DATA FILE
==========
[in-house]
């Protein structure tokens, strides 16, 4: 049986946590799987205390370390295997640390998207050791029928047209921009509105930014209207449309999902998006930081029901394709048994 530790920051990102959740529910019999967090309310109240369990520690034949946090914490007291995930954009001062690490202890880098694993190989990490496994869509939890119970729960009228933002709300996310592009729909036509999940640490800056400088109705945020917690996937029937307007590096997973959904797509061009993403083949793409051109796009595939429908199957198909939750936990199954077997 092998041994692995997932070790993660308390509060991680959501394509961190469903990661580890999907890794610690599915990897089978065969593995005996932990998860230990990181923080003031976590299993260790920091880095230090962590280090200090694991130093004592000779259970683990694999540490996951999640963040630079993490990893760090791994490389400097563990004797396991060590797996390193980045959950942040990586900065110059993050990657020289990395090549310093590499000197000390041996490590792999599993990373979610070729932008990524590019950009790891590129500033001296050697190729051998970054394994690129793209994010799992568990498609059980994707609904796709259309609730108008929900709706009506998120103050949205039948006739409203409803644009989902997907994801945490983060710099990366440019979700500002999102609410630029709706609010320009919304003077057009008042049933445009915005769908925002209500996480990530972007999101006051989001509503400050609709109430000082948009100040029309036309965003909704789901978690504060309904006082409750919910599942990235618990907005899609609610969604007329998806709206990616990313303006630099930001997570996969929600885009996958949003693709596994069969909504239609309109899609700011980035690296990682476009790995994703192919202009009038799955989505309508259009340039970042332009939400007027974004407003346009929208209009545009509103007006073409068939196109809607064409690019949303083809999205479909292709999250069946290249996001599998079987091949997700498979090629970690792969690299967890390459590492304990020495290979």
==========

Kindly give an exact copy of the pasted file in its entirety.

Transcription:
[in-house]
């Protein structure tokens, strides 16, 4: 049986946590799987205390370390295997640390998207050791029928047209921009509105930014209207449309999902998006930081029901394709048994 530790920051990102959740529910019999967090309310109240369990520690034949946090914490007291995930954009001062690490202890880098694993190989990490496994869509939890119970729960009228933002709300996310592009729909036509999940640490800056400088109705945020917690996937029937307007590096997973959904797509061009993403083949793409051109796009595939429908199957198909939750936990199954077997 092998041994692995997932070790993660308390509060991680959501394509961190469903990661580890999907890794610690599915990897089978065969593995005996932990998860230990990181923080003031976590299993260790920091880095230090962590280090200090694991130093004592000779259970683990694999540490996951999640963040630079993490990893760090791994490389400097563990004797396991060590797996390193980045959950942040990586900065110059993050990657020289990395090549310093590499000197000390041996490590792999599993990373979610070729932008990524590019950009790891590129500033001296050697190729051998970054394994690129793209994010799992568990498609059980994707609904796709259309609730108008929900709706009506998120103050949205039948006739409203409803644009989902997907994801945490983060710099990366440019979700500002999102609410630029709706609010320009919304003077057009008042049933445009915005769908925002209500996480990530972007999101006051989001509503400050609709109430000082948009100040029309036309965003909704789901978690504060309904006082409750919910599942990235618990907005899609609610969604007329998806709206990616990313303006630099930001997570996969929600885009996958949003693709596994069969909504239609309109899609700011980035690296990682476009790995994703192919202009009038799955989505309508259009340039970042332009939400007027974004407003346009929208209009545009509103007006073409068939196109809607064409690019949303083809999205479909292709999250069946290249996001599998079987091949997700498979090629970690792969690299967890390459590492304990020495290979």